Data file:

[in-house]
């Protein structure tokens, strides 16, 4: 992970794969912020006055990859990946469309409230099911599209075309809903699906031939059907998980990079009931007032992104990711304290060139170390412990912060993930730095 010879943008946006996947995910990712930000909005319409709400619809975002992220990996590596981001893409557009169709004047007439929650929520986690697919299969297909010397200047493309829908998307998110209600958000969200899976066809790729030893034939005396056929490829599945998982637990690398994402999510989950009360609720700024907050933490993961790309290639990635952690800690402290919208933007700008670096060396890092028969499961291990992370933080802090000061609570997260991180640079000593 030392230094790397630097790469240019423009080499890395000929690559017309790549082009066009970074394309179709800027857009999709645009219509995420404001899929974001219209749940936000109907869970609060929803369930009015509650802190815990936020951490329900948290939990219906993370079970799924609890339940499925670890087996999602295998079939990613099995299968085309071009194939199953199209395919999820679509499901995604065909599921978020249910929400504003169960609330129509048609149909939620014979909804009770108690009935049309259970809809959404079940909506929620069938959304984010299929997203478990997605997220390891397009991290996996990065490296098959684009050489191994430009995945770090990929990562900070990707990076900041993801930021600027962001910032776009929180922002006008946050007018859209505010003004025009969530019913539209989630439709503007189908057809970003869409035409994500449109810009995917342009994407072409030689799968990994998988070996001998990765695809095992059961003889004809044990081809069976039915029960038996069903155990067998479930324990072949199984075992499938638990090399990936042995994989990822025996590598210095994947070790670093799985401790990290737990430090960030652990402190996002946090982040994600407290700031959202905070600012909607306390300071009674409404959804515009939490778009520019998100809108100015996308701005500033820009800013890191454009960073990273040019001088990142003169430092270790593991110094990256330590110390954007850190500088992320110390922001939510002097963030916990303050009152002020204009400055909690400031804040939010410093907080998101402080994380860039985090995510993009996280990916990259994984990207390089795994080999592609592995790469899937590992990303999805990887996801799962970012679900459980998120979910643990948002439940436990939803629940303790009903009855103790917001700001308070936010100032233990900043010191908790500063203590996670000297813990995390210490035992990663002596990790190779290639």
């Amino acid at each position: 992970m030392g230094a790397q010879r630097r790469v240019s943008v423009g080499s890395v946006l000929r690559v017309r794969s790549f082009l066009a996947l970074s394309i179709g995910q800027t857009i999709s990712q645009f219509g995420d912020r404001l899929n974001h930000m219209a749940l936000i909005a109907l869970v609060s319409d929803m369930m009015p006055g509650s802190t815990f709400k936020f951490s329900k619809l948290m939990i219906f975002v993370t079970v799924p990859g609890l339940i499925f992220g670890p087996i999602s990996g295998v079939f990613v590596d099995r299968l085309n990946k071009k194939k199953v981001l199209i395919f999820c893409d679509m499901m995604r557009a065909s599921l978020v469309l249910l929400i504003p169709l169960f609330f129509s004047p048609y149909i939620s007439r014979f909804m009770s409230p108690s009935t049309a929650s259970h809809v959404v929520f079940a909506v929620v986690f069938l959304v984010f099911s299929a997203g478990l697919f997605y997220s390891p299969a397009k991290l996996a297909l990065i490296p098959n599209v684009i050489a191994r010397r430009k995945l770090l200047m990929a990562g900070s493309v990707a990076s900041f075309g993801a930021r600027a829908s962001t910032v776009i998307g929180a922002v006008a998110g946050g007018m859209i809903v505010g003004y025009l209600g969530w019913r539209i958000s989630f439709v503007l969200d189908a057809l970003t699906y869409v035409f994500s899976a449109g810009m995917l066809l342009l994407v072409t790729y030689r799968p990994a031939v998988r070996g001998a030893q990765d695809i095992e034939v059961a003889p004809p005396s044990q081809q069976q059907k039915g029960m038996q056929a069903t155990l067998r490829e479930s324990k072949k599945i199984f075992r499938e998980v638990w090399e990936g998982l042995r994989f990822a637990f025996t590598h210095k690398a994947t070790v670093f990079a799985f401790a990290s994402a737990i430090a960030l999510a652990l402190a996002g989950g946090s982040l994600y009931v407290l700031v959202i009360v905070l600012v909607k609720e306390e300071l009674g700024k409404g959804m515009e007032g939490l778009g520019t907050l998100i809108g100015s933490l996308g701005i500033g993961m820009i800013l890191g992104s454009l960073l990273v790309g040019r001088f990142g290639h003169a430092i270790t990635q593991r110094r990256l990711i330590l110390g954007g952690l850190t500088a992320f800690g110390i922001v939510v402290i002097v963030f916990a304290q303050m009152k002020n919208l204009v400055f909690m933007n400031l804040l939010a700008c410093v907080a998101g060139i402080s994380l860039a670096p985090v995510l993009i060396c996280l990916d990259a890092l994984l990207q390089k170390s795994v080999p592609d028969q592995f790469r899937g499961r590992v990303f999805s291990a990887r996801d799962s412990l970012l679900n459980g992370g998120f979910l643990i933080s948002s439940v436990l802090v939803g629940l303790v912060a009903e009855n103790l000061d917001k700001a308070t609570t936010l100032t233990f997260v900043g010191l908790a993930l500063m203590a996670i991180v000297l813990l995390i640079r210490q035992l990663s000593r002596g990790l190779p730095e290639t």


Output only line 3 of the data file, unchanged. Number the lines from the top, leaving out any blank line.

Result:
């Amino acid at each position: 992970m030392g230094a790397q010879r630097r790469v240019s943008v423009g080499s890395v946006l000929r690559v017309r794969s790549f082009l066009a996947l970074s394309i179709g995910q800027t857009i999709s990712q645009f219509g995420d912020r404001l899929n974001h930000m219209a749940l936000i909005a109907l869970v609060s319409d929803m369930m009015p006055g509650s802190t815990f709400k936020f951490s329900k619809l948290m939990i219906f975002v993370t079970v799924p990859g609890l339940i499925f992220g670890p087996i999602s990996g295998v079939f990613v590596d099995r299968l085309n990946k071009k194939k199953v981001l199209i395919f999820c893409d679509m499901m995604r557009a065909s599921l978020v469309l249910l929400i504003p169709l169960f609330f129509s004047p048609y149909i939620s007439r014979f909804m009770s409230p108690s009935t049309a929650s259970h809809v959404v929520f079940a909506v929620v986690f069938l959304v984010f099911s299929a997203g478990l697919f997605y997220s390891p299969a397009k991290l996996a297909l990065i490296p098959n599209v684009i050489a191994r010397r430009k995945l770090l200047m990929a990562g900070s493309v990707a990076s900041f075309g993801a930021r600027a829908s962001t910032v776009i998307g929180a922002v006008a998110g946050g007018m859209i809903v505010g003004y025009l209600g969530w019913r539209i958000s989630f439709v503007l969200d189908a057809l970003t699906y869409v035409f994500s899976a449109g810009m995917l066809l342009l994407v072409t790729y030689r799968p990994a031939v998988r070996g001998a030893q990765d695809i095992e034939v059961a003889p004809p005396s044990q081809q069976q059907k039915g029960m038996q056929a069903t155990l067998r490829e479930s324990k072949k599945i199984f075992r499938e998980v638990w090399e990936g998982l042995r994989f990822a637990f025996t590598h210095k690398a994947t070790v670093f990079a799985f401790a990290s994402a737990i430090a960030l999510a652990l402190a996002g989950g946090s982040l994600y009931v407290l700031v959202i009360v905070l600012v909607k609720e306390e300071l009674g700024k409404g959804m515009e007032g939490l778009g520019t907050l998100i809108g100015s933490l996308g701005i500033g993961m820009i800013l890191g992104s454009l960073l990273v790309g040019r001088f990142g290639h003169a430092i270790t990635q593991r110094r990256l990711i330590l110390g954007g952690l850190t500088a992320f800690g110390i922001v939510v402290i002097v963030f916990a304290q303050m009152k002020n919208l204009v400055f909690m933007n400031l804040l939010a700008c410093v907080a998101g060139i402080s994380l860039a670096p985090v995510l993009i060396c996280l990916d990259a890092l994984l990207q390089k170390s795994v080999p592609d028969q592995f790469r899937g499961r590992v990303f999805s291990a990887r996801d799962s412990l970012l679900n459980g992370g998120f979910l643990i933080s948002s439940v436990l802090v939803g629940l303790v912060a009903e009855n103790l000061d917001k700001a308070t609570t936010l100032t233990f997260v900043g010191l908790a993930l500063m203590a996670i991180v000297l813990l995390i640079r210490q035992l990663s000593r002596g990790l190779p730095e290639t």